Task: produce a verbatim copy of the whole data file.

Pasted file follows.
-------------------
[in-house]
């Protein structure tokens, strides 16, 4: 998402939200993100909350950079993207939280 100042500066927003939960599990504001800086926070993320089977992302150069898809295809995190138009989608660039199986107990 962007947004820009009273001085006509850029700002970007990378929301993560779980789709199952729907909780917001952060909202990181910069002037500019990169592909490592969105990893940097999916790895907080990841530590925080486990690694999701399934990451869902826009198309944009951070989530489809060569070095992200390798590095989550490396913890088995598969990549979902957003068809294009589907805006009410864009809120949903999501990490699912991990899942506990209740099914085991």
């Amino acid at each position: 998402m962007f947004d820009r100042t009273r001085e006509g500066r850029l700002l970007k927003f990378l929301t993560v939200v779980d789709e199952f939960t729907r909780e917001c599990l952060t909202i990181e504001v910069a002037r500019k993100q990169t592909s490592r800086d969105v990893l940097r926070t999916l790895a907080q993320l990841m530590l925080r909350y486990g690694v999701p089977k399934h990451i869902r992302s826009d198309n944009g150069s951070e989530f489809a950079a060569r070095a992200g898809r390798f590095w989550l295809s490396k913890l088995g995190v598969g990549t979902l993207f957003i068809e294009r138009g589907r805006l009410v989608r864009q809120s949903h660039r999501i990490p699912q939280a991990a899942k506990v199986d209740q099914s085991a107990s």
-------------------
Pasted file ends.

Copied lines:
[in-house]
């Protein structure tokens, strides 16, 4: 998402939200993100909350950079993207939280 100042500066927003939960599990504001800086926070993320089977992302150069898809295809995190138009989608660039199986107990 962007947004820009009273001085006509850029700002970007990378929301993560779980789709199952729907909780917001952060909202990181910069002037500019990169592909490592969105990893940097999916790895907080990841530590925080486990690694999701399934990451869902826009198309944009951070989530489809060569070095992200390798590095989550490396913890088995598969990549979902957003068809294009589907805006009410864009809120949903999501990490699912991990899942506990209740099914085991």
């Amino acid at each position: 998402m962007f947004d820009r100042t009273r001085e006509g500066r850029l700002l970007k927003f990378l929301t993560v939200v779980d789709e199952f939960t729907r909780e917001c599990l952060t909202i990181e504001v910069a002037r500019k993100q990169t592909s490592r800086d969105v990893l940097r926070t999916l790895a907080q993320l990841m530590l925080r909350y486990g690694v999701p089977k399934h990451i869902r992302s826009d198309n944009g150069s951070e989530f489809a950079a060569r070095a992200g898809r390798f590095w989550l295809s490396k913890l088995g995190v598969g990549t979902l993207f957003i068809e294009r138009g589907r805006l009410v989608r864009q809120s949903h660039r999501i990490p699912q939280a991990a899942k506990v199986d209740q099914s085991a107990s």